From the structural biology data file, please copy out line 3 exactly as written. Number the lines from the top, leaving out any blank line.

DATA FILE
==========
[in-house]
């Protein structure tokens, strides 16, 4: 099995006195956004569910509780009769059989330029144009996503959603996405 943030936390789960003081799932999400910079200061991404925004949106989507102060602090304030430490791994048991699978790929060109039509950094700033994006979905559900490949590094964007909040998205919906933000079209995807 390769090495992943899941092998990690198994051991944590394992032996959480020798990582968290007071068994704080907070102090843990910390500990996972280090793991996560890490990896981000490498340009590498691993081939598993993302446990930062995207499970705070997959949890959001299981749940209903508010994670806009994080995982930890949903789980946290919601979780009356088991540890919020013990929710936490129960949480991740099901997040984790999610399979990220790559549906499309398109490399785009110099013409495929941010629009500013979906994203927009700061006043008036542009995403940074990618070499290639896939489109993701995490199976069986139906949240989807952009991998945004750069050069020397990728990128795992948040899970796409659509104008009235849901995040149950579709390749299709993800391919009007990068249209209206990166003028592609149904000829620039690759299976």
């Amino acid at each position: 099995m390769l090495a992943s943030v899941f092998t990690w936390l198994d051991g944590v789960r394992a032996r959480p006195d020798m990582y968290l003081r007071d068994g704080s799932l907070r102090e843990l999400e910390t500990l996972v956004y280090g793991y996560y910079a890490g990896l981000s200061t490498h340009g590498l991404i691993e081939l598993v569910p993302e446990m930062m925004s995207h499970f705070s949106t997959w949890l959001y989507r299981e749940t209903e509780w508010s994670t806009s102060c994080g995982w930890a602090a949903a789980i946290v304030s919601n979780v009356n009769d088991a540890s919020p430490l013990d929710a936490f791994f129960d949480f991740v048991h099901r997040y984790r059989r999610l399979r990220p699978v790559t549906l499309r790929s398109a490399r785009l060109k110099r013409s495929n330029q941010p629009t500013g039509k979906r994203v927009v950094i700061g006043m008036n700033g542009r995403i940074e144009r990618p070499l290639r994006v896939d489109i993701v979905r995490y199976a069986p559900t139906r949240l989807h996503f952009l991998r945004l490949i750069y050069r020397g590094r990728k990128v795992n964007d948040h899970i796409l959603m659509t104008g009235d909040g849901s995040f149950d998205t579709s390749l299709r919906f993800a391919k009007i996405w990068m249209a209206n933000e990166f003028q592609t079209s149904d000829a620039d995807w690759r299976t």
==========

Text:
């Amino acid at each position: 099995m390769l090495a992943s943030v899941f092998t990690w936390l198994d051991g944590v789960r394992a032996r959480p006195d020798m990582y968290l003081r007071d068994g704080s799932l907070r102090e843990l999400e910390t500990l996972v956004y280090g793991y996560y910079a890490g990896l981000s200061t490498h340009g590498l991404i691993e081939l598993v569910p993302e446990m930062m925004s995207h499970f705070s949106t997959w949890l959001y989507r299981e749940t209903e509780w508010s994670t806009s102060c994080g995982w930890a602090a949903a789980i946290v304030s919601n979780v009356n009769d088991a540890s919020p430490l013990d929710a936490f791994f129960d949480f991740v048991h099901r997040y984790r059989r999610l399979r990220p699978v790559t549906l499309r790929s398109a490399r785009l060109k110099r013409s495929n330029q941010p629009t500013g039509k979906r994203v927009v950094i700061g006043m008036n700033g542009r995403i940074e144009r990618p070499l290639r994006v896939d489109i993701v979905r995490y199976a069986p559900t139906r949240l989807h996503f952009l991998r945004l490949i750069y050069r020397g590094r990728k990128v795992n964007d948040h899970i796409l959603m659509t104008g009235d909040g849901s995040f149950d998205t579709s390749l299709r919906f993800a391919k009007i996405w990068m249209a209206n933000e990166f003028q592609t079209s149904d000829a620039d995807w690759r299976t």